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Philosophers Share Their Solitary Pursuits

STRIVING TOWARDS BEING. The Letters of Thomas Merton and Czeslaw Milosz. edited by Robert Faggen. Farrar, Straus & Giroux $21, 178 pages


In 1958, Thomas Merton, a Trappist monk residing in a monastery in Kentucky, wrote a direct, inquisitive letter to Czeslaw Milosz, a Polish poet self-exiled in France. Milosz's poetry was then unknown in the United States, but five years earlier, his book "The Captive Mind" had been published in this country. In it he undertook a subtle dissection of the attractions and psychological effects of communism through a series of allegorical portraits of contemporary Polish writers. It provoked much discussion in a West struggling to comprehend the meaning of the communist revolution, "the God that failed" in Arthur Koestler's striking formulation.

Merton recognized the book as a sophisticated and nuanced analysis that went far beyond the often simplistic arguments of the Cold War period. He also recognized in it the rigors of a search for spiritual truths in an age filled with horrors. That such a search must be carried on in solitude yet not deny one's worldly involvements was an issue close to Merton, already seen as something of a renegade during a time of increasing activism within--and outside of--the Roman Catholic Church. His letter inaugurated an intense, if sporadic, correspondence that continued until Merton's death in 1968.

Despite their differences--Merton's unswerving commitment to Catholic practice versus Milosz's disillusionment with the church; Merton's monastic ingenuousness and Christian optimism versus Milosz's world-weariness and irony--they found each other to be kindred spirits and sensed they had much to offer each other.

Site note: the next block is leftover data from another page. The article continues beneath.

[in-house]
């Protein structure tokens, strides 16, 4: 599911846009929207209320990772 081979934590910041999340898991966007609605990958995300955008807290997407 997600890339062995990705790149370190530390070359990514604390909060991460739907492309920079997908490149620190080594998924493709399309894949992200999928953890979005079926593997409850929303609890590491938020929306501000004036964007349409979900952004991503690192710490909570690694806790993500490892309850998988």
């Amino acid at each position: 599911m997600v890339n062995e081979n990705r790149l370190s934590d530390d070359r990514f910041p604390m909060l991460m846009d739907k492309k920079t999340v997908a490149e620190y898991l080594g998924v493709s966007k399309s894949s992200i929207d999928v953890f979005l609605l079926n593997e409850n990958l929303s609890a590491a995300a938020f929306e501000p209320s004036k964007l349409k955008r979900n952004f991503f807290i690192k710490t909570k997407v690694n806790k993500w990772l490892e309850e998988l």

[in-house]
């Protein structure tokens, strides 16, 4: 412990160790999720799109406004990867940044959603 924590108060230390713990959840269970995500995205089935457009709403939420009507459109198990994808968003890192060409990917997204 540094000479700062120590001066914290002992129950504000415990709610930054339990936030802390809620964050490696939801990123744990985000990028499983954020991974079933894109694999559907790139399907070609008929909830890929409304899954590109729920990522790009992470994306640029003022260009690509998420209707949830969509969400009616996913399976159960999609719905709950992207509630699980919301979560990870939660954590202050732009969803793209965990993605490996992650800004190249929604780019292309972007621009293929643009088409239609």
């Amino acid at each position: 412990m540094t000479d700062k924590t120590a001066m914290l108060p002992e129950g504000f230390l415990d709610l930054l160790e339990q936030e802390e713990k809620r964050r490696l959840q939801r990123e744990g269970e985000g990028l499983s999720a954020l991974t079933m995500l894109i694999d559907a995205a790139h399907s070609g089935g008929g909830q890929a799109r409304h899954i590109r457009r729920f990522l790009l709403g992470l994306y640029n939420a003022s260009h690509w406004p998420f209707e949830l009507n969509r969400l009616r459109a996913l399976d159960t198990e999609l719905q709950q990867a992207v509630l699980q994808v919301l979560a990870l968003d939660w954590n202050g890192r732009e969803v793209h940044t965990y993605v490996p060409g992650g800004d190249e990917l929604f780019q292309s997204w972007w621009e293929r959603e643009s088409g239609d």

Without preliminaries, they addressed each other quite frankly and with a startling absence of chatter. Even when touching on mundane concerns--Merton's request for the Polish magazine containing one of his poems translated by Milosz; Milosz's need for "a good and honest literary agent"--the letters are taut and to the point. For the most part, however, the colloquy is profound, though shot through with an irony about their own moral positions that keeps the letters from becoming ponderous.

The writers wrestle with theological concepts. When Milosz shows skepticism that divine providence is ever expressed in historical terms, Merton responds (without necessarily agreeing): "The glib cliches that are made about the will of God are enough to make anyone lose his faith. Such cliches are still possible in America but I don't see how they can still survive in Europe, at least for anyone who has seen a concentration camp."

There's much sharing of books, as well as recommendations and criticisms of numerous writers and thinkers.

Though both men were widely published, they shared a feeling that the important things could not be said and thus harbored misgivings about writing itself. "I doubt whether writing and publishing can go together with purity of heart. Writing is after all a constant masquerade and a constant revenge of our ego, even if we have better intentions," wrote Milosz. Merton replied, "I still do not share your scruples about writing, though lately I have been thinking of giving it up for awhile, and seeking a more austere and solitary kind of existence."

Neither man hesitates to express bafflement or dissatisfaction in response to something the other has written or recommended, an aspect of the correspondence that reveals the dynamics of their thinking.

They met only twice--Milosz visited the Kentucky monastery in 1964, and Merton stopped off briefly in Berkeley, where Milosz had become a professor, in 1968. These encounters, intriguing though they must have been to two men who had already shared so much, hardly make an appearance in subsequent letters. What mattered was the shared discourse, and letters allowed them an intimate form of conversation that didn't invade their essential solitudes.

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